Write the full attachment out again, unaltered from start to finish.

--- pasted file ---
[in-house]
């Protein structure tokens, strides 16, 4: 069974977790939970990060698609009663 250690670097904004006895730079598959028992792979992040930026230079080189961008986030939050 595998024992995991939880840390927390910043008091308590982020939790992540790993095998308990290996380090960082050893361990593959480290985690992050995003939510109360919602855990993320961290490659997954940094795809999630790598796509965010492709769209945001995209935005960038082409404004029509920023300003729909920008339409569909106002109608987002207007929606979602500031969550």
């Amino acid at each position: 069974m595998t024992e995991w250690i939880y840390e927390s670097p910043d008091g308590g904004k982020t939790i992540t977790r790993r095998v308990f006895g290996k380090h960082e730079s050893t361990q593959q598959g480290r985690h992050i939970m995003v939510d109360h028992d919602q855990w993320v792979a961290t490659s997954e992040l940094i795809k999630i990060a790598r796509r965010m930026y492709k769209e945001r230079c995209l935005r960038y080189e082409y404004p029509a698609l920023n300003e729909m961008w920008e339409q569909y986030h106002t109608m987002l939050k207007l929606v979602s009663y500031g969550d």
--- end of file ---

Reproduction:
[in-house]
């Protein structure tokens, strides 16, 4: 069974977790939970990060698609009663 250690670097904004006895730079598959028992792979992040930026230079080189961008986030939050 595998024992995991939880840390927390910043008091308590982020939790992540790993095998308990290996380090960082050893361990593959480290985690992050995003939510109360919602855990993320961290490659997954940094795809999630790598796509965010492709769209945001995209935005960038082409404004029509920023300003729909920008339409569909106002109608987002207007929606979602500031969550």
């Amino acid at each position: 069974m595998t024992e995991w250690i939880y840390e927390s670097p910043d008091g308590g904004k982020t939790i992540t977790r790993r095998v308990f006895g290996k380090h960082e730079s050893t361990q593959q598959g480290r985690h992050i939970m995003v939510d109360h028992d919602q855990w993320v792979a961290t490659s997954e992040l940094i795809k999630i990060a790598r796509r965010m930026y492709k769209e945001r230079c995209l935005r960038y080189e082409y404004p029509a698609l920023n300003e729909m961008w920008e339409q569909y986030h106002t109608m987002l939050k207007l929606v979602s009663y500031g969550d």